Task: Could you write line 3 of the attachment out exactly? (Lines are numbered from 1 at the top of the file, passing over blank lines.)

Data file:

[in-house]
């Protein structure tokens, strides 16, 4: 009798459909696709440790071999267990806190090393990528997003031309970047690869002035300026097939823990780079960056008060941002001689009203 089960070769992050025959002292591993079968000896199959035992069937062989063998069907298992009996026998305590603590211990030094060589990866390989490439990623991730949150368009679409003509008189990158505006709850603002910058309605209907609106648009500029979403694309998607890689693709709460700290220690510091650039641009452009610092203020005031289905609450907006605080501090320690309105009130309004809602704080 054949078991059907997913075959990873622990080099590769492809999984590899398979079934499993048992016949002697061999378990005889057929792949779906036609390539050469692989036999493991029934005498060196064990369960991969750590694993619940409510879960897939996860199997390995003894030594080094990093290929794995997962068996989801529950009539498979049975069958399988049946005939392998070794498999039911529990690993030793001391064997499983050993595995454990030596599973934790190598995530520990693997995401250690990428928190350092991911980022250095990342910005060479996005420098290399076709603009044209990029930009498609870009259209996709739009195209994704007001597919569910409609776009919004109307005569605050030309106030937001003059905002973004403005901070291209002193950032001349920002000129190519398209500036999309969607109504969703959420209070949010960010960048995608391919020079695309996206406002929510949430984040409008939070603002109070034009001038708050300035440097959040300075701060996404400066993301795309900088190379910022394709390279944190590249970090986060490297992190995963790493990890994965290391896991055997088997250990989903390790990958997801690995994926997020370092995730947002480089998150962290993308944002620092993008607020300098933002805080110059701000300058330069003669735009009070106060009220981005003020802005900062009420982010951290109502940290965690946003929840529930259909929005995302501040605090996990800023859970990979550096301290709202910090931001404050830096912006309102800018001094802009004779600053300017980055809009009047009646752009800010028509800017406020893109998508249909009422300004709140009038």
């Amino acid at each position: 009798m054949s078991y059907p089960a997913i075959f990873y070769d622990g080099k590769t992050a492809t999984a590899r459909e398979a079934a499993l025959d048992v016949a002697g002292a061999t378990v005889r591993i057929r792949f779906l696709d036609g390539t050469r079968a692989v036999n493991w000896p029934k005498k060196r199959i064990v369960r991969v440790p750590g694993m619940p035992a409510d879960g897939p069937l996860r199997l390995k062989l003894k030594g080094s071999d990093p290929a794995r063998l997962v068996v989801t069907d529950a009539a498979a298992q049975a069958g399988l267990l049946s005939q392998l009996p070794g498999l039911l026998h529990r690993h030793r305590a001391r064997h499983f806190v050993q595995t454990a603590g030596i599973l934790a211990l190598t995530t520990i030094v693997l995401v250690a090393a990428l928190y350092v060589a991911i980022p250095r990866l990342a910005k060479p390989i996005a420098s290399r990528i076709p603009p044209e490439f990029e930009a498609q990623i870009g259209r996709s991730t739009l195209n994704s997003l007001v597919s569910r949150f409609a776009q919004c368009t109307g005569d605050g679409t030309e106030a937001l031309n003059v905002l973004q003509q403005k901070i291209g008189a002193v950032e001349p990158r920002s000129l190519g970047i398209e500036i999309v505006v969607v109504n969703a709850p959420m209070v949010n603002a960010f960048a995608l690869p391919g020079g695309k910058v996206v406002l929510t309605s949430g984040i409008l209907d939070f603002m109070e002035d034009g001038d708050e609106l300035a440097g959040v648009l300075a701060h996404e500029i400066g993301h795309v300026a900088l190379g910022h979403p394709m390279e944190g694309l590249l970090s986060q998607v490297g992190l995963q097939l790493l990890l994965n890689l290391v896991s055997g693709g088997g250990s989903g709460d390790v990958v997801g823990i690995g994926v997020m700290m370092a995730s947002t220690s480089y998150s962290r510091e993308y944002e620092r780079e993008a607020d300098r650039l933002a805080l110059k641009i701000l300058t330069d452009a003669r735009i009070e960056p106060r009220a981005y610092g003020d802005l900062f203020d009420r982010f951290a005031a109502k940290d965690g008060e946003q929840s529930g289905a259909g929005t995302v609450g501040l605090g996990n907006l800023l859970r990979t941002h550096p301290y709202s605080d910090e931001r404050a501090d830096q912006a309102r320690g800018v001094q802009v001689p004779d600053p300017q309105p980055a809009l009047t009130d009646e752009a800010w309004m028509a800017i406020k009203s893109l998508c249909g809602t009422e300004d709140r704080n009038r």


């Amino acid at each position: 009798m054949s078991y059907p089960a997913i075959f990873y070769d622990g080099k590769t992050a492809t999984a590899r459909e398979a079934a499993l025959d048992v016949a002697g002292a061999t378990v005889r591993i057929r792949f779906l696709d036609g390539t050469r079968a692989v036999n493991w000896p029934k005498k060196r199959i064990v369960r991969v440790p750590g694993m619940p035992a409510d879960g897939p069937l996860r199997l390995k062989l003894k030594g080094s071999d990093p290929a794995r063998l997962v068996v989801t069907d529950a009539a498979a298992q049975a069958g399988l267990l049946s005939q392998l009996p070794g498999l039911l026998h529990r690993h030793r305590a001391r064997h499983f806190v050993q595995t454990a603590g030596i599973l934790a211990l190598t995530t520990i030094v693997l995401v250690a090393a990428l928190y350092v060589a991911i980022p250095r990866l990342a910005k060479p390989i996005a420098s290399r990528i076709p603009p044209e490439f990029e930009a498609q990623i870009g259209r996709s991730t739009l195209n994704s997003l007001v597919s569910r949150f409609a776009q919004c368009t109307g005569d605050g679409t030309e106030a937001l031309n003059v905002l973004q003509q403005k901070i291209g008189a002193v950032e001349p990158r920002s000129l190519g970047i398209e500036i999309v505006v969607v109504n969703a709850p959420m209070v949010n603002a960010f960048a995608l690869p391919g020079g695309k910058v996206v406002l929510t309605s949430g984040i409008l209907d939070f603002m109070e002035d034009g001038d708050e609106l300035a440097g959040v648009l300075a701060h996404e500029i400066g993301h795309v300026a900088l190379g910022h979403p394709m390279e944190g694309l590249l970090s986060q998607v490297g992190l995963q097939l790493l990890l994965n890689l290391v896991s055997g693709g088997g250990s989903g709460d390790v990958v997801g823990i690995g994926v997020m700290m370092a995730s947002t220690s480089y998150s962290r510091e993308y944002e620092r780079e993008a607020d300098r650039l933002a805080l110059k641009i701000l300058t330069d452009a003669r735009i009070e960056p106060r009220a981005y610092g003020d802005l900062f203020d009420r982010f951290a005031a109502k940290d965690g008060e946003q929840s529930g289905a259909g929005t995302v609450g501040l605090g996990n907006l800023l859970r990979t941002h550096p301290y709202s605080d910090e931001r404050a501090d830096q912006a309102r320690g800018v001094q802009v001689p004779d600053p300017q309105p980055a809009l009047t009130d009646e752009a800010w309004m028509a800017i406020k009203s893109l998508c249909g809602t009422e300004d709140r704080n009038r």